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arkieron
December 9, 2009, 08:30 AM
I have a Kimber Tactical Custom II and recently acquired a Sig 1911 carry. The Kimber trigger @4 lbs is about a pound lighter than the Commander sized Sig. I also notice that the hammer is a lot stiffer on the Sig. I wonder if Kimber uses a lighter mainspring than the Sig and if balancing that factor might bring the triggers in close?
Does anyone have information on this or do I just need to swap them and remeasure?

thanks, Ron

Slopemeno
December 9, 2009, 09:43 AM
It might make a very small difference in the trigger. If you want a trigger job, your best bet is to find a 'smith who specializes in 1911's and send it to him.

Unclenick
December 9, 2009, 02:01 PM
You can affect trigger weight with a change of mainspring, but if you look at target verses combat hammers, the hammer strut pin hole is located a little differently to alter mechanical advantage. Moreover, the sear nose and hammer hook angles affect pull weight very significantly. Leaf spring finger tension alters it, too. It's an interactive exercise where you balance all these things.

If you are unfamiliar with trigger work for the 1911, I'll echo the suggestion to get it done for you. Even with a good coach, I went through three sears and two hammers before I got my tooling and technique where they needed to be to achieve a completely creep-free break at a desired weight without producing hammer fall. It's worth learning if you are into the gunsmithing, but not if your interest is as an end user.

Ivan
December 14, 2009, 01:30 PM
Sometimes this works as a cheap substitute to a proper trigger job:

Apply forward pressure on the hammer and dry fire the gun about a dozen times. It should clean up burrs you might find on the parts. It worked on mine. Essentially all you are doing is accelerating the wear on the parts to break them in faster.

I don't believe this is dangerous but if anyone here knows better, please let me know.

- Ivan.

RickB
December 14, 2009, 02:32 PM
The mainspring also affects how the gun reacts in recoil, so you may want to predicate any spring changes on how the guns handle overall, rather than focusing on the pull weight. I tend not to notice the difference between a 3.5# trigger and a 5.5# trigger "after the buzzer", but do prefer the recoil impulses to be similar from one gun (of the same type) to another. 23# is standard for the mainspring, but some companies go as light as 15#. I've also found that trigger pulls lightened solely via the mainspring tend to feel mushier as they get lighter.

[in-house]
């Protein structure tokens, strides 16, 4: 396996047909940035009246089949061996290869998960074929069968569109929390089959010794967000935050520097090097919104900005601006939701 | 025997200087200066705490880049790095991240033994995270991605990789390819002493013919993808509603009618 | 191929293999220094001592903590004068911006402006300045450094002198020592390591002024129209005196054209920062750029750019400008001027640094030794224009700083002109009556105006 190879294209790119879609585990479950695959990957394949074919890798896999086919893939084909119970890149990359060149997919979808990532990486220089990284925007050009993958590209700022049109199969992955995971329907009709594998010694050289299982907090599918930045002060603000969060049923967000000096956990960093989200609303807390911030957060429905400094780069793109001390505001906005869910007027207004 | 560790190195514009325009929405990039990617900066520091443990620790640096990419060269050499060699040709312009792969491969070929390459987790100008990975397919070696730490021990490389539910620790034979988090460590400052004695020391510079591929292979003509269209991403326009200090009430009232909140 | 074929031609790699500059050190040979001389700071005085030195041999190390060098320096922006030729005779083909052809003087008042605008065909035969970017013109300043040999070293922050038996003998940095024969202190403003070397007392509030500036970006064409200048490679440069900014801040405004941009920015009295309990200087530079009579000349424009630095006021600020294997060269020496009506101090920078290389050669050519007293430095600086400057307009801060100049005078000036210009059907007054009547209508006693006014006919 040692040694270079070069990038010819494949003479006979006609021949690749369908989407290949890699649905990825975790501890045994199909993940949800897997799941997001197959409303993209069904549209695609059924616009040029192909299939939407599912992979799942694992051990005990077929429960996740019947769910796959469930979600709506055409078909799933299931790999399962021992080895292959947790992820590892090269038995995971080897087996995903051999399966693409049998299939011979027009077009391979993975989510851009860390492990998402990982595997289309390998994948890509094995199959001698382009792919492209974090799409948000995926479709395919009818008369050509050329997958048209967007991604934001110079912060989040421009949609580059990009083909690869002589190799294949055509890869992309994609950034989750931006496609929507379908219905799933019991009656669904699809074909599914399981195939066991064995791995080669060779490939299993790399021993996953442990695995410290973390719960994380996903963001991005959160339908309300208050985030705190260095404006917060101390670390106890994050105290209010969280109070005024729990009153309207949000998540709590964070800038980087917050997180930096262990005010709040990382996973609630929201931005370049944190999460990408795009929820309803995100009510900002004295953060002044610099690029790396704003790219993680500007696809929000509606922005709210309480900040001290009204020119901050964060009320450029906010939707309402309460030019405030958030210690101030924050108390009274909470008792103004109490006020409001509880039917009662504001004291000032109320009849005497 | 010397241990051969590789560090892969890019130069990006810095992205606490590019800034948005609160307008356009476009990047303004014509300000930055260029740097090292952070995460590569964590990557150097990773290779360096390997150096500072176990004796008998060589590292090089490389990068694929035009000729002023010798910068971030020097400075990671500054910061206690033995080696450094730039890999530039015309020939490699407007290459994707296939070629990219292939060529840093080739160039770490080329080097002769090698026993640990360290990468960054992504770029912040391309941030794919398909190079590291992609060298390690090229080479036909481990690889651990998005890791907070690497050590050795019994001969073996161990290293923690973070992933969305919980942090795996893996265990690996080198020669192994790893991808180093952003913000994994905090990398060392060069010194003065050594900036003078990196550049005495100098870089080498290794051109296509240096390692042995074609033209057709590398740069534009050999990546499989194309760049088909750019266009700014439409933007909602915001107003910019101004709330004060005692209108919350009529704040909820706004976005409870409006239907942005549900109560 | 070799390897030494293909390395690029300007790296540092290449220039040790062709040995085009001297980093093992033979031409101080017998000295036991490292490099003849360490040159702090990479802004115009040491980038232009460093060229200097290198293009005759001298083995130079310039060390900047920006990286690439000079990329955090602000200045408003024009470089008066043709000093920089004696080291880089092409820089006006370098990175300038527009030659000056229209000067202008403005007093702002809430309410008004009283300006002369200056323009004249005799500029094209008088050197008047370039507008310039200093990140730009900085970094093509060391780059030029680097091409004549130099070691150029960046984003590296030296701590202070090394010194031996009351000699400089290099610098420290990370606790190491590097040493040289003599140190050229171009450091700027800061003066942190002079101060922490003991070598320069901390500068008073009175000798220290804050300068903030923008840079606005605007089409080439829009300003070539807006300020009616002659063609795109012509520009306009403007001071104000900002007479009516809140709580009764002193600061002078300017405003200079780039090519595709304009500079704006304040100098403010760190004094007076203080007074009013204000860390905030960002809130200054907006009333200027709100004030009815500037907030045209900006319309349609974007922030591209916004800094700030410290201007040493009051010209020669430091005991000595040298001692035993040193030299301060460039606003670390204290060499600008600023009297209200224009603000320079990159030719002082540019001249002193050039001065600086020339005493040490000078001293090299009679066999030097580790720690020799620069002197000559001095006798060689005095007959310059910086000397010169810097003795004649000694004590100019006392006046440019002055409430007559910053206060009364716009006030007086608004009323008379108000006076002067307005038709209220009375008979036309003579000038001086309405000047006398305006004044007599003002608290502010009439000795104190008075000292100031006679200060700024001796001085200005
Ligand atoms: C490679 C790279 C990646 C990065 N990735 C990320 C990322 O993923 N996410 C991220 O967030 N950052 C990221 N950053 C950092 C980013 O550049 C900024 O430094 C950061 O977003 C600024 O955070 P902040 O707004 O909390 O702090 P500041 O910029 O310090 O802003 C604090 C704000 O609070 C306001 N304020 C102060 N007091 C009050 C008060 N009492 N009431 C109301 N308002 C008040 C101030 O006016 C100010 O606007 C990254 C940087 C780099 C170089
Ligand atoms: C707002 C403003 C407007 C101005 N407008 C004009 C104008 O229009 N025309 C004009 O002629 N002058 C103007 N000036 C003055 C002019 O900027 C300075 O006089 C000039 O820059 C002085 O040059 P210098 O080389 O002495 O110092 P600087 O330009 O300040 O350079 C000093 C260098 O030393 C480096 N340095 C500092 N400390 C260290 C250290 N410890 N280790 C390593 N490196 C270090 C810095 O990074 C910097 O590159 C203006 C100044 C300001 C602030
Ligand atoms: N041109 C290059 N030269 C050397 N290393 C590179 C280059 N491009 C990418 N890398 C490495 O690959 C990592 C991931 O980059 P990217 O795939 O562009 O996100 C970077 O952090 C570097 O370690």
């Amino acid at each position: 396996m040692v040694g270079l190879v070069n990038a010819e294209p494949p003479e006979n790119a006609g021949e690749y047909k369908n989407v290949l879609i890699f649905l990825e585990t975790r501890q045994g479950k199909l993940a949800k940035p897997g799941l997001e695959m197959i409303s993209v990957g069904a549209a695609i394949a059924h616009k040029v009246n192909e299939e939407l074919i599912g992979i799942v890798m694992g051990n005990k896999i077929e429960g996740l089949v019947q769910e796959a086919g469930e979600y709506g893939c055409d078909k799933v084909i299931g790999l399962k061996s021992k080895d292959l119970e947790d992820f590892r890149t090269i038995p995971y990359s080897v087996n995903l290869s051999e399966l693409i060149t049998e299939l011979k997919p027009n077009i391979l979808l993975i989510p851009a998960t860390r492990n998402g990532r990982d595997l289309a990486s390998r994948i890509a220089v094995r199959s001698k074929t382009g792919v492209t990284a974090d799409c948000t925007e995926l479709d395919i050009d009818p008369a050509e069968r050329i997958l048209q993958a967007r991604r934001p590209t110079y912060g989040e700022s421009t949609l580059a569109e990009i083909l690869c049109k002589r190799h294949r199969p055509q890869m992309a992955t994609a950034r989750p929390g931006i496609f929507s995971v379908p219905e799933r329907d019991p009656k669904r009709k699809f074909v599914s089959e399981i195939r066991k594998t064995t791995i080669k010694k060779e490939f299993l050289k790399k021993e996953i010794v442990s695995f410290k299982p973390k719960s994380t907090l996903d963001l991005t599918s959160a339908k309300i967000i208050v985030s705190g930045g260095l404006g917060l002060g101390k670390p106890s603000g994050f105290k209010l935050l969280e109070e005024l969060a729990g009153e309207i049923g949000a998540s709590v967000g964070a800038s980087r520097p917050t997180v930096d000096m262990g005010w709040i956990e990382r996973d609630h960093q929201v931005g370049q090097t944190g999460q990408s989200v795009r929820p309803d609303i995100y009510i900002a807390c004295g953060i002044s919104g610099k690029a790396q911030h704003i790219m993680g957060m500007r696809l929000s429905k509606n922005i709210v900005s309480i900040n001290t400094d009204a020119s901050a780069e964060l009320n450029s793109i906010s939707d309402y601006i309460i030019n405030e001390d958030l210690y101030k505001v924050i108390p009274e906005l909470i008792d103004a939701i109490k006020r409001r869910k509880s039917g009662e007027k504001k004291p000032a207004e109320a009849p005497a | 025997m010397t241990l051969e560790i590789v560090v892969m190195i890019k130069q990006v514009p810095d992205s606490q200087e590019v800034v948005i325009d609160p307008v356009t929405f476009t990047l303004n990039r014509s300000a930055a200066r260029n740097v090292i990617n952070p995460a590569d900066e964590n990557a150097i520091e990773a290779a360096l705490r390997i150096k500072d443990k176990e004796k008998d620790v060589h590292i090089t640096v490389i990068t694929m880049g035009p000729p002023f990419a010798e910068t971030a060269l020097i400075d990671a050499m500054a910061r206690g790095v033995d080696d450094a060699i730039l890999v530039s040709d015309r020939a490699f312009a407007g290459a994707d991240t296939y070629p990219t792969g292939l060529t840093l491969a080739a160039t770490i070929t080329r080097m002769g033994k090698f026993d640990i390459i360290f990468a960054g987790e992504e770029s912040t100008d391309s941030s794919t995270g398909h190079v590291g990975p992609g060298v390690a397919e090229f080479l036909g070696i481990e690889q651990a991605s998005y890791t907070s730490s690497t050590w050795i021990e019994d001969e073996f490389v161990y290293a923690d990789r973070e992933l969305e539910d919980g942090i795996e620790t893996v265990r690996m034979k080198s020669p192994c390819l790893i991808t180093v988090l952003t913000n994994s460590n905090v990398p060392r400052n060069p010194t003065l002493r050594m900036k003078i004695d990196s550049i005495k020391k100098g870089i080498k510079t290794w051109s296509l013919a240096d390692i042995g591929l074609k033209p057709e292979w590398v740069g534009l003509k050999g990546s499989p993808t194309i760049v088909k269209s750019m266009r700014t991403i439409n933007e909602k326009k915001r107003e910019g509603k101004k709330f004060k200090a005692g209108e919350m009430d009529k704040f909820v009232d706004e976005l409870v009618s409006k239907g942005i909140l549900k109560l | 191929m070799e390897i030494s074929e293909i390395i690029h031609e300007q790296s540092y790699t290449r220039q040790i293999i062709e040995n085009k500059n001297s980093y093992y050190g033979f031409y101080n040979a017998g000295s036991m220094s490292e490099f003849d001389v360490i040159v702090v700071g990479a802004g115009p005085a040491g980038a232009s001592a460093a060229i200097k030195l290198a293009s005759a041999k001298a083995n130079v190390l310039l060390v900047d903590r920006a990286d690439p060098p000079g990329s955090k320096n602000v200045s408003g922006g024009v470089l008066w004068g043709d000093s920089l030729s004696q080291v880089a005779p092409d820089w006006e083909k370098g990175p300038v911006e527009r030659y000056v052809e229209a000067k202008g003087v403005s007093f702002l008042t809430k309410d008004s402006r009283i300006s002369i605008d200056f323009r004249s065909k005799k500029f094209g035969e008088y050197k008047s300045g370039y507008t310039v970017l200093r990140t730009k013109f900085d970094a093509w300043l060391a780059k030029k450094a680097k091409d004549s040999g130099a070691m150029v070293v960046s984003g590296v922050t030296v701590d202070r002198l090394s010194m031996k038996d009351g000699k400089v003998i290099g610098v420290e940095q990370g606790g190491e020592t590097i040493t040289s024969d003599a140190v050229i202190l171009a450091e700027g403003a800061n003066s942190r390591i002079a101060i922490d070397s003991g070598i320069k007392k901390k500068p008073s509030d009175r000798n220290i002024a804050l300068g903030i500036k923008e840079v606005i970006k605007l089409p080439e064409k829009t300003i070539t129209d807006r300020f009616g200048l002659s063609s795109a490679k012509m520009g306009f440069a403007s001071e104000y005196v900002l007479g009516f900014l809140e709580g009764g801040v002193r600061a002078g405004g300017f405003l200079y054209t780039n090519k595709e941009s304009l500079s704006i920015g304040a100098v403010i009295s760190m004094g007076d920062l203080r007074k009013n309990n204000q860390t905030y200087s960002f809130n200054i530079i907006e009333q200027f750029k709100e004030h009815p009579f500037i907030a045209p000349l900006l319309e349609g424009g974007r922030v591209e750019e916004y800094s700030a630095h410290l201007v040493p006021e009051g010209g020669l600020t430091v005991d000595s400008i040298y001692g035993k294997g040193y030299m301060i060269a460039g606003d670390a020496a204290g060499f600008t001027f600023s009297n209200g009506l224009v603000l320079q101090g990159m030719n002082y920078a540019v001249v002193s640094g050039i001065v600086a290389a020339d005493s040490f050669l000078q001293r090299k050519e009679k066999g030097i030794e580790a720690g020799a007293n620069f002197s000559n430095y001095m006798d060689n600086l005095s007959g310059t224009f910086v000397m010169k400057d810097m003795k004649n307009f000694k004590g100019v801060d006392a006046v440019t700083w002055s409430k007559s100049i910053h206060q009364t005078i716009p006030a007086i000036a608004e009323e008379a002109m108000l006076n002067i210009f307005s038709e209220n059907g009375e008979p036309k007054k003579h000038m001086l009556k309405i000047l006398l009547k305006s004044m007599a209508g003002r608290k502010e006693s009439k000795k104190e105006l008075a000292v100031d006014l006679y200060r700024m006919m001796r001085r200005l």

drail
December 17, 2009, 10:30 AM
RickB +1 The mainspring needs to be heavy enough to slow the slide down when it cocks the hammer. Running a very light mainspring will mean the recoil spring is all that is controlling the slide's speed and it also will make the lock time slow enough that it is possible to move the gun off target while the hammer is falling. To properly reduce the trigger pull requires the hammer and sear angles to be mated correctly and to use enough spring to keep them together until you want them to release. Attempting to lighten the pull by playing with springs will introduce new problems.

Unclenick
December 17, 2009, 11:24 AM
What Ivan is suggesting is called "boosting" the hammer. I was taught not to polish but rather to use a #2 India stone on a sear nose so the slight roughness would allow wear room to pick up slack for any microscopic misalignment. Boosting is what we did for force that surface polishing fit into the #2's slightly rough texture.

What Rick B. said about the mainspring is correct. You don't want to over-lighten it. However, if you do need to lighten it a bit, replacing the firing pin stop with a square bottom firing pin stop (http://www.brownells.com/.aspx/pid=19627/Product/1911_AUTO_OVERSIZED_FIRING_PIN_STOP) will bring the hammer resistance to the slide back up by decreasing mechanical advantage of the slide against the hammer. It does this simply because the square firing pin stop cocks the hammer at a point nearer the hammer pin axis, where it has less leverage. Square firing pin stops make the slide harder to rack, as a result, but the prolonged lock time they provide also mitigates muzzle flip some, which I find helpful to accuracy and sight picture recovery.